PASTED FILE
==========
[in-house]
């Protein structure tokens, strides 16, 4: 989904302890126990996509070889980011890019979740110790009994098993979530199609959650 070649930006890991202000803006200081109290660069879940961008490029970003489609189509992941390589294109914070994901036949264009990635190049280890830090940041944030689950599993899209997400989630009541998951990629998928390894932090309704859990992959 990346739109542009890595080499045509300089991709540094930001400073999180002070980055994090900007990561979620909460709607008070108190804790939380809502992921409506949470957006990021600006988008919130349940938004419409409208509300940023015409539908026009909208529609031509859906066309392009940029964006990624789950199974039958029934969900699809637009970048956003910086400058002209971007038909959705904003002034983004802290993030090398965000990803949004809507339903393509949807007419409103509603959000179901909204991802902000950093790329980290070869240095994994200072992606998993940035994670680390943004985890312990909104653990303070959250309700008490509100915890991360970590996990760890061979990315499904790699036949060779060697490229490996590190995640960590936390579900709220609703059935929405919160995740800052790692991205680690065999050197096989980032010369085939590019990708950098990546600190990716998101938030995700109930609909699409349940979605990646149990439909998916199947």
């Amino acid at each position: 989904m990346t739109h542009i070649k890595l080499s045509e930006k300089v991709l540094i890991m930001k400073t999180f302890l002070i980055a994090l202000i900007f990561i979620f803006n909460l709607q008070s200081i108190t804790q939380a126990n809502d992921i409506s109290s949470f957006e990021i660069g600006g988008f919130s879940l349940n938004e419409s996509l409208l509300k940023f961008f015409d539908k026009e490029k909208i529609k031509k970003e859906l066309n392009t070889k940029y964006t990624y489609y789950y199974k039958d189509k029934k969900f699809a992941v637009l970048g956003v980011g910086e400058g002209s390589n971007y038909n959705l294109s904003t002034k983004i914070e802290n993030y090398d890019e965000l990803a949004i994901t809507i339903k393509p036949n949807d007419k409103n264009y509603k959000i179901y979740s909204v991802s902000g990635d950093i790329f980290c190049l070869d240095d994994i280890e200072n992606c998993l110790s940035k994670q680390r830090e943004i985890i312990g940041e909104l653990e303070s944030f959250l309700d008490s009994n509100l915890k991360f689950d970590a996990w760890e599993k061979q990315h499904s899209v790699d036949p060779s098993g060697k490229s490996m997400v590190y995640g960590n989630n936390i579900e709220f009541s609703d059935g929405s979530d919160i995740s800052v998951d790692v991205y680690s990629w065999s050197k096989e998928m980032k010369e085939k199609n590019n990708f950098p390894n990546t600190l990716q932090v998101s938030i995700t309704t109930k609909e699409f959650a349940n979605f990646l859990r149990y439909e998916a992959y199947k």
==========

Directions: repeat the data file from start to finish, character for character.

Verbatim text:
[in-house]
């Protein structure tokens, strides 16, 4: 989904302890126990996509070889980011890019979740110790009994098993979530199609959650 070649930006890991202000803006200081109290660069879940961008490029970003489609189509992941390589294109914070994901036949264009990635190049280890830090940041944030689950599993899209997400989630009541998951990629998928390894932090309704859990992959 990346739109542009890595080499045509300089991709540094930001400073999180002070980055994090900007990561979620909460709607008070108190804790939380809502992921409506949470957006990021600006988008919130349940938004419409409208509300940023015409539908026009909208529609031509859906066309392009940029964006990624789950199974039958029934969900699809637009970048956003910086400058002209971007038909959705904003002034983004802290993030090398965000990803949004809507339903393509949807007419409103509603959000179901909204991802902000950093790329980290070869240095994994200072992606998993940035994670680390943004985890312990909104653990303070959250309700008490509100915890991360970590996990760890061979990315499904790699036949060779060697490229490996590190995640960590936390579900709220609703059935929405919160995740800052790692991205680690065999050197096989980032010369085939590019990708950098990546600190990716998101938030995700109930609909699409349940979605990646149990439909998916199947």
């Amino acid at each position: 989904m990346t739109h542009i070649k890595l080499s045509e930006k300089v991709l540094i890991m930001k400073t999180f302890l002070i980055a994090l202000i900007f990561i979620f803006n909460l709607q008070s200081i108190t804790q939380a126990n809502d992921i409506s109290s949470f957006e990021i660069g600006g988008f919130s879940l349940n938004e419409s996509l409208l509300k940023f961008f015409d539908k026009e490029k909208i529609k031509k970003e859906l066309n392009t070889k940029y964006t990624y489609y789950y199974k039958d189509k029934k969900f699809a992941v637009l970048g956003v980011g910086e400058g002209s390589n971007y038909n959705l294109s904003t002034k983004i914070e802290n993030y090398d890019e965000l990803a949004i994901t809507i339903k393509p036949n949807d007419k409103n264009y509603k959000i179901y979740s909204v991802s902000g990635d950093i790329f980290c190049l070869d240095d994994i280890e200072n992606c998993l110790s940035k994670q680390r830090e943004i985890i312990g940041e909104l653990e303070s944030f959250l309700d008490s009994n509100l915890k991360f689950d970590a996990w760890e599993k061979q990315h499904s899209v790699d036949p060779s098993g060697k490229s490996m997400v590190y995640g960590n989630n936390i579900e709220f009541s609703d059935g929405s979530d919160i995740s800052v998951d790692v991205y680690s990629w065999s050197k096989e998928m980032k010369e085939k199609n590019n990708f950098p390894n990546t600190l990716q932090v998101s938030i995700t309704t109930k609909e699409f959650a349940n979605f990646l859990r149990y439909e998916a992959y199947k």